Over the course of the final weeks of July, we worked with partners across the US to coordinate a series of bold direct actions. We called it “Summer Heat”, and from coast to coast, we joined with local activists to confront the fossil fuel industry and stand up for our future. From the Pacific Northwest to the coast of Maine, from the Keystone pipeline route to the White House, to the Utah desert where they’re developing the first tar sands mine in the US, we tried to get across the essential message: it’s time to stand up – peacefully but firmly — to the industry that is wrecking our future. As we said then: “as temperatures rise, so do we.” In November and December, during summer in Australia, we turned up the heat with a campaign there as well.
Also in summer 2013, we held our first fellowship program placing 40 student leaders in the divestment campaign, placing them with community groups around the country to learn more about grassroots organizing, campaign planning, and other useful tools that they can bring back to their campuses. These students went on to plan the Keystone XL dissent action in which 400 activists were arrested at the White House to resist Keystone XL.
In September, Draw the Line events were held to draw the line against Keystone XL and the tar sands. Seattle had over a thousand people draw the line between the Puget Sound and the train tracks that could lead to exporting an inflated fossil fuel dependency. In Texas, folks drew the line against the southern leg of the Keystone XL Pipeline right on TransCanada’s home turf. In New Orleans, a marching band drew the line against continued threats to the Gulf Coast communities. In Nebraska, landowners built a barn directly in the line of the proposed northern segment of the Keystone XL pipeline. In Detroit, the line was drawn between residents and refineries burning tar sands.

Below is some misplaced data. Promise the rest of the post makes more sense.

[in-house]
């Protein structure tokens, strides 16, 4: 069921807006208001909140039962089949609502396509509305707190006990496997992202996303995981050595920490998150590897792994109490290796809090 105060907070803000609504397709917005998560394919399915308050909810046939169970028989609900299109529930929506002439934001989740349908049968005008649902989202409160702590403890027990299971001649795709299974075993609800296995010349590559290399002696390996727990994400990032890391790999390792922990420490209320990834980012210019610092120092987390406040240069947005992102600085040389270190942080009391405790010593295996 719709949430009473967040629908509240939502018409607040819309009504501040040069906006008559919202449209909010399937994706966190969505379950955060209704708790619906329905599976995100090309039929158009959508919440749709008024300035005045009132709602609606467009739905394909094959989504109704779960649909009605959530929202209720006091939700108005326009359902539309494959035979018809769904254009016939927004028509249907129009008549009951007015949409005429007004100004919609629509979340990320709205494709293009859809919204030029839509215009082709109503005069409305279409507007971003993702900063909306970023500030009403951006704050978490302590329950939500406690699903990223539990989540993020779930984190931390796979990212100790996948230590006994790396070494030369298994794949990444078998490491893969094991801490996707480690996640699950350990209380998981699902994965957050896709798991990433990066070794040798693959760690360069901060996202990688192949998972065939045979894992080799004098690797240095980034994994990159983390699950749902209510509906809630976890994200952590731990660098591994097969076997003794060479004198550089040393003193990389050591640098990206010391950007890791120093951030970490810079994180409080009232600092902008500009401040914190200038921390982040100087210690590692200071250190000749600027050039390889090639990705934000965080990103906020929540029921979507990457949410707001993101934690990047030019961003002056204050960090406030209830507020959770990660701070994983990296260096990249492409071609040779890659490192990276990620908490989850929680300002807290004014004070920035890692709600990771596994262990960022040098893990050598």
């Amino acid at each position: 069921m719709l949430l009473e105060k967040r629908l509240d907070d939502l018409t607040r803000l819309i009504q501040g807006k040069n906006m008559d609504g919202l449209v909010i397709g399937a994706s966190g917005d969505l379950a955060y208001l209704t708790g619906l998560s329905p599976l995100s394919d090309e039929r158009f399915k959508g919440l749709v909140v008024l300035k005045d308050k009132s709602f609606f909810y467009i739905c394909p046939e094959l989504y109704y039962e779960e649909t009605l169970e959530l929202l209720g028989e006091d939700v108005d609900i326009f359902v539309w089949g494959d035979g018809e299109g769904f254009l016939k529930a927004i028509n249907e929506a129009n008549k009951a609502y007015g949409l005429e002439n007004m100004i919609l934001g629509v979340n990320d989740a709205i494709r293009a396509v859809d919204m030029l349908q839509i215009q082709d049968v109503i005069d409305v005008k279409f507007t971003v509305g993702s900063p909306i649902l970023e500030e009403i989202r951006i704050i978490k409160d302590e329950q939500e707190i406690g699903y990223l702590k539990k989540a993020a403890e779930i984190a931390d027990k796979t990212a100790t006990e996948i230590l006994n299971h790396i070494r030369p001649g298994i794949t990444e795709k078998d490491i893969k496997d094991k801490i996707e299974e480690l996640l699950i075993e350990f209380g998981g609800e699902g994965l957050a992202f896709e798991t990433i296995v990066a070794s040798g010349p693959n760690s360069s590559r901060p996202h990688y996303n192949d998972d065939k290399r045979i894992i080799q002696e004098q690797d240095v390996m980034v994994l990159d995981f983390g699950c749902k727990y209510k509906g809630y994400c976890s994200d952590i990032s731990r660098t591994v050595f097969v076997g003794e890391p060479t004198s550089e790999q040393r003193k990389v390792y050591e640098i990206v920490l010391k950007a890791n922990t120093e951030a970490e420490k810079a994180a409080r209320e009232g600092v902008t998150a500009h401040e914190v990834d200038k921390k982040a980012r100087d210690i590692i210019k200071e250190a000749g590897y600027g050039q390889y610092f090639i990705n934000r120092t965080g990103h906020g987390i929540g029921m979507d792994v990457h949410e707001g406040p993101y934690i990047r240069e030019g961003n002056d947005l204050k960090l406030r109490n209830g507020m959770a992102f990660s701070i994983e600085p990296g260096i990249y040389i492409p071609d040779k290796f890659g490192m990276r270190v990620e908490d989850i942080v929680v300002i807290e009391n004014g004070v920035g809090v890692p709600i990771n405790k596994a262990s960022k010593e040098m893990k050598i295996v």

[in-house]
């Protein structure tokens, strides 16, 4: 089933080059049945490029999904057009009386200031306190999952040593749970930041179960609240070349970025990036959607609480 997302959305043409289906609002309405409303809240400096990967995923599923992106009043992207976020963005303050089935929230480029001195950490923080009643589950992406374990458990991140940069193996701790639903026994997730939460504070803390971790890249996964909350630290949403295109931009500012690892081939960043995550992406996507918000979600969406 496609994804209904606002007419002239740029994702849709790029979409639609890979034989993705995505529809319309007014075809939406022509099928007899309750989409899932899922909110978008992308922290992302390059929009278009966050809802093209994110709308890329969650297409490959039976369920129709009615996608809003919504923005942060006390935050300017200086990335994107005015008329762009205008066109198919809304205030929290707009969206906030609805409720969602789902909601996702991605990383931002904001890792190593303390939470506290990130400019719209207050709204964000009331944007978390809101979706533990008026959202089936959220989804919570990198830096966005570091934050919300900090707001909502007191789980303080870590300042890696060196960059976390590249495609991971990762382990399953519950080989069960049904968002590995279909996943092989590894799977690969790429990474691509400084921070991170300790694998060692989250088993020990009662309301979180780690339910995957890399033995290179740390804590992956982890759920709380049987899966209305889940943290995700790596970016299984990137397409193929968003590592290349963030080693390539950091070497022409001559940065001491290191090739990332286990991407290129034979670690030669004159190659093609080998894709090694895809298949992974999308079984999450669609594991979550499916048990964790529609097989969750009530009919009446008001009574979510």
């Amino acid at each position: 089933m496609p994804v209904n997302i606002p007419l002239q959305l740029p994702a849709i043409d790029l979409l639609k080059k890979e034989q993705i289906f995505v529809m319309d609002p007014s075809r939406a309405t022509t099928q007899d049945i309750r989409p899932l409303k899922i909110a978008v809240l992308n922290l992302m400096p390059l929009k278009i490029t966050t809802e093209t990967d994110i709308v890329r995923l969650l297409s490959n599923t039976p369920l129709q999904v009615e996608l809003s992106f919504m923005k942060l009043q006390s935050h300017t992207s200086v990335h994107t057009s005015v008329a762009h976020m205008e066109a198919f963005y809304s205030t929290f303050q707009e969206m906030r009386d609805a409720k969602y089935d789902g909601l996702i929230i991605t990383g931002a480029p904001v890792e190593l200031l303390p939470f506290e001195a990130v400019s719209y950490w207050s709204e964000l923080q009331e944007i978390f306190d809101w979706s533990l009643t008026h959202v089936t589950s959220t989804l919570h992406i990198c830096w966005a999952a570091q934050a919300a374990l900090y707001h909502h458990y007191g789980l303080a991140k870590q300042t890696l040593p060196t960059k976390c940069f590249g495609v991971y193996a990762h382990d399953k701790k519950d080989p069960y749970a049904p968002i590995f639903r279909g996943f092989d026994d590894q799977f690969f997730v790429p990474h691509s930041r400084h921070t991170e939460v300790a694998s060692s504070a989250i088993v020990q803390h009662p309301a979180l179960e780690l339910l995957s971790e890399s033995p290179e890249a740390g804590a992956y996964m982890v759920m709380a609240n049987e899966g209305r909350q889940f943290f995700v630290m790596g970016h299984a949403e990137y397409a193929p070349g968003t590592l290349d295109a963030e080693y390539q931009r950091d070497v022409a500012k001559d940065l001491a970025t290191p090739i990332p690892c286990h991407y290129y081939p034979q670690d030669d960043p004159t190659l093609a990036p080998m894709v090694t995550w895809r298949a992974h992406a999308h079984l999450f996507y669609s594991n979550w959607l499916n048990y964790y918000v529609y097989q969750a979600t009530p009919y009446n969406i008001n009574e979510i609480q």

When Typhoon Haiyan ravaged the Philippines in November, our team sprung into action. We raised money for direct relief efforts, supported our local team in the Philippines to supply aid to those in need, and helped coordinate vigils to stand in solidarity with the people hit hardest by the storm. And a year after Hurricane Sandy hit the USA, we joined with community, labor, social and environmental justice groups to call for a fair recovery and clean energy for everyone.
All the work in 2013 helped to grow and build the strength of the climate movement in the US and around the world. While the climate news continues to be grim, we can begin to see a path toward solutions. If we simultaneously hold President Obama accountable to his climate speech, where he indicated he could reject Keystone XL on climate grounds, we continue to take away the social license of the fossil fuel industry, and we build political power and strategize around the world, we begin to see how our movement could unlock the stalled UN climate talks and move toward climate solutions and action.
Dear friends and supporters,
We could not do this work without financial contributions, so our immense thanks goes out to the thousands of supporters around the world who have made donations to strengthen our ability to work with and for the movement on climate change.
Our staff has grown to keep up with this growing movement, but we are lean and frugal, and strive to make every donation count.
In addition to individual donations, 350.org’s work in Fiscal Year 2013 was supported by the following foundations
Binnacle Family Foundation
Clif Bar Family Foundation
Dreaming Hand Foundation
Edwards Mother Earth Foundation
Flora Family Foundation
Frankel Family Foundation
Fullerton Family Foundation
Grantham Foundation for the Protection of
The Guide Foundation
Joseph & Marie Field Family Environmental Foundation
The Kendeda Fund
League of Young Voters
Lear Family Foundation
Linden Climate Progress Fund
Long Island Community Foundation Kingfisher Fund
Mertz Gilmore Foundation
Mize Family Foundation
New Venture Fund
Rockefeller Brothers Fund
Rockefeller Family Fund
Schumann Media Center
The Stanny Foundation
Tishman Family Foundation
TomKat Charitable Trust
V. Kann Rasmussen Foundation
Wallace Global Fund